Reconstruction of the pleistocene species Palorchestes azael. From

Reconstruction of the pleistocene species Palorchestes azael. From

It is thought that Palorchestes had a tapir-like trunk because, like tapirs, it has a heavily retracted nasal cavity:

Reconstructed skull of Palorchestes azael.From Museum Victoria.

But that is where the tapir similarity ends. Palorchestes had very robust limbs like a bear, ending in long sharp slaws like those of a ground sloth. Palorchestes teeth showed it fed on very abrasive vegetation. In fact, those teeth combined with the claws and muscles has led paleontologist Tim Flannery to call them “tree wreckers”. Perhaps a big part of their diet was tree bark. While more fossils of both species (Especially the Pleistocene one), like all Australian megafauna there is so much we have to learn about one of the strangest chapters in the history of life. Australia has a very poor fossil record when compared to the rest of the world. It is thought that this is the case because unlike some of the well known, very fossiliferous localities around the world, Australia has undergone very little geologic upheaval. Not only are new sediments not being exposed by uplift, faulting, and erosion; but without runoff from mountains and hills little new sedimentation takes place. But what Australia has generously given us thus far is one of the most fascinating tales of evolution. Animals weird and bizarre even by the standards of the fossil record evolving in isolation to produce animals like no others. Palorchestes is one of the strangest, but it is by no means the only one.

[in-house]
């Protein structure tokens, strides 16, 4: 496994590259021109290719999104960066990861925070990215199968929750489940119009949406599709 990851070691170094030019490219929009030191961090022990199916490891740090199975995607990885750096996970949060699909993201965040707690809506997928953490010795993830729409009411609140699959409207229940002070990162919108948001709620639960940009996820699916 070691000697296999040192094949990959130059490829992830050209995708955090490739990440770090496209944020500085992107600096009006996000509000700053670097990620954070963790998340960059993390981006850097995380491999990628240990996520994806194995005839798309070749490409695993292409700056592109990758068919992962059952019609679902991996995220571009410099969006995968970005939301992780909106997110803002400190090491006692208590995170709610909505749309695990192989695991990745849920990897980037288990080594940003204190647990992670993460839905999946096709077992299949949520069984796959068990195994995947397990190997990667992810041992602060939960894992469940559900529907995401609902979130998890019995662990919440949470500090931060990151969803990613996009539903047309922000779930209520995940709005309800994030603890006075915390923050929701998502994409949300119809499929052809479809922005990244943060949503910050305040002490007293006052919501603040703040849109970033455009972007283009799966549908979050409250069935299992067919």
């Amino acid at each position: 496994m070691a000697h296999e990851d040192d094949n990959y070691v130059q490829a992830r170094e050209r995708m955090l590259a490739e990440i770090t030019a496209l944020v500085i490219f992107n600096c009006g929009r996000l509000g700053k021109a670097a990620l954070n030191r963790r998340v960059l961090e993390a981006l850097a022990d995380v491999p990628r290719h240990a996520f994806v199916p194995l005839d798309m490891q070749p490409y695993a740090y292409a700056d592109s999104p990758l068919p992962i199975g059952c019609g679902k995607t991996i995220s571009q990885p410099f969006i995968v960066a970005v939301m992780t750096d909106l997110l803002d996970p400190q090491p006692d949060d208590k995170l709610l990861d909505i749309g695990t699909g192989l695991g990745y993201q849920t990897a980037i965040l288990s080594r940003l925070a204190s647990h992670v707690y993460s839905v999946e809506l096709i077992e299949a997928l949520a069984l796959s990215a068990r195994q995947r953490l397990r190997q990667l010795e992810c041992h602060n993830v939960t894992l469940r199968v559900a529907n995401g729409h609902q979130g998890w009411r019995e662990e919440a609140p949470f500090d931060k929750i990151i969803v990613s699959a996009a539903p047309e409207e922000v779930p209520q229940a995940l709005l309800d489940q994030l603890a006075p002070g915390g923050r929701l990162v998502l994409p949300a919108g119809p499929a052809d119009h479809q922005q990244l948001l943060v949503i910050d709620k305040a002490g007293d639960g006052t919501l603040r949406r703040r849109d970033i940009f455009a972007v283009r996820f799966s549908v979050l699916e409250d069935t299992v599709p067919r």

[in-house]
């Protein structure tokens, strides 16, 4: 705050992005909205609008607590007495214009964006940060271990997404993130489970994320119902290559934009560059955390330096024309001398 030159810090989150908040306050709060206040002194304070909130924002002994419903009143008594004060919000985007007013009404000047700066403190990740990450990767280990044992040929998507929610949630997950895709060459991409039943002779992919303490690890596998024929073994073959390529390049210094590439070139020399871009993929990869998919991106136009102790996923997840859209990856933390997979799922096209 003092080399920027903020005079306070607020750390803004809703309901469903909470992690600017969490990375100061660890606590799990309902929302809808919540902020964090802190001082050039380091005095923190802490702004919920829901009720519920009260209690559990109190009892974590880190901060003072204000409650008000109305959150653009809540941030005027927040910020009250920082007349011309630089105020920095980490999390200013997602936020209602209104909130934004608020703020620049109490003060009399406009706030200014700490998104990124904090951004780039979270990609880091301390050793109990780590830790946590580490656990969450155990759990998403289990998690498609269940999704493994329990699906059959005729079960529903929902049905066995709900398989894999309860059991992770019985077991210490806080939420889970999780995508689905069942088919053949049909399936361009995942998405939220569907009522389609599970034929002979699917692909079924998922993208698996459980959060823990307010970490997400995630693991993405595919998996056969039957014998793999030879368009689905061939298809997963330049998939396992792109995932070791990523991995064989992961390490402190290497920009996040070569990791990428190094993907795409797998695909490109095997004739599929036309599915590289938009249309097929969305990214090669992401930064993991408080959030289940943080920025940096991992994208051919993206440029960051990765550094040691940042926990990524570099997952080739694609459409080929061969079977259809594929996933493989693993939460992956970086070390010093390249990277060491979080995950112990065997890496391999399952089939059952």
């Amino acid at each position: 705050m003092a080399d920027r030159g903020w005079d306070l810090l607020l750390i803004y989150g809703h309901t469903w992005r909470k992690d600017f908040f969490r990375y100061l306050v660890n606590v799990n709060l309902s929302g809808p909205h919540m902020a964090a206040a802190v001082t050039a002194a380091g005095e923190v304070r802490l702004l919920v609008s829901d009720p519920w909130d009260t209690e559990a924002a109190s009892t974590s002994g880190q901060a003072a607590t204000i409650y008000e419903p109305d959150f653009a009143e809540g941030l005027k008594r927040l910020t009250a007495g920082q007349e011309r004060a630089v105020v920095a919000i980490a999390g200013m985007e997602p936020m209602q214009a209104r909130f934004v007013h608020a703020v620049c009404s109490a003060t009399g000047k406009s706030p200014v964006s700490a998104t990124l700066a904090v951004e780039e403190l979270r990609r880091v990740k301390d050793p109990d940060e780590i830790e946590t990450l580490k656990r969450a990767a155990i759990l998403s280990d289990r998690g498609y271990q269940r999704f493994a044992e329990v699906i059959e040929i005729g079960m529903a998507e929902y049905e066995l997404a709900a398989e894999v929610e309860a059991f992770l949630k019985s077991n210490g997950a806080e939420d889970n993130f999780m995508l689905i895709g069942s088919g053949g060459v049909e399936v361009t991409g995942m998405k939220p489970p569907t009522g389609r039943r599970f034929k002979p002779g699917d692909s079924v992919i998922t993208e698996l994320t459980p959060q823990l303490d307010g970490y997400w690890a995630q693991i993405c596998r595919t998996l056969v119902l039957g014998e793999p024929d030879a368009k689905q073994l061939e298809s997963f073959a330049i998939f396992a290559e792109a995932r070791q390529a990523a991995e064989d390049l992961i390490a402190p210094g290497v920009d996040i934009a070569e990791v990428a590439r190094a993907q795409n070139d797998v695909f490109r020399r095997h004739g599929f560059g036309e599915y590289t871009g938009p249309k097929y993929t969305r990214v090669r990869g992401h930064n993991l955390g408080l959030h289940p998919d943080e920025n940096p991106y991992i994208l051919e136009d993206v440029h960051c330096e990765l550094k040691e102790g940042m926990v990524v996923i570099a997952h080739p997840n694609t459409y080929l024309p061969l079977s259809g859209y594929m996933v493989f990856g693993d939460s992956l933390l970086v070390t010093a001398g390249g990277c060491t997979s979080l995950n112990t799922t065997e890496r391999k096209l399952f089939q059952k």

1. Meiolania

The Pleistocene of Australia was once thought to be ruled by reptiles. In fact, scientist Stephen Wroe once described it as “a b-grade rerun of the Age of Reptiles”. We now know this isn’t true (not only that, but I think Cerrajon is a better candidate for that description), that the Australian Pleistocene was a unique mixture of mammals and reptiles that was unique in earth’s history. The “reptilian domination” focused mostly on predators. But there was another odd reptile who added another twist to the surreal fauna.

Meiolania was a giant tortoise who belonged to an extinct subfamily, the Meiolanidae. These turtles were first thought to have first appeared in the Oligocene in Australia. But then Meiolanids were discovered in Argentina, one of them dating to the Eocene. This suggests they occurred before the breakup of Gondwana when Australia and South America were still connected. Some specimens of this group have been found on islands like Vanuatu, Lord Howe Island, New Caledonia, and possibly Fiji. These animals must have arrived by rafting. Meilanids are characterized by their spiky heads and heavily armored tails.

Skeleton of Meiolania on display at the American Museum of Natural History. From Wikipedia

Rear view, offering a better look at the nasty looking tail club. From Wikimedia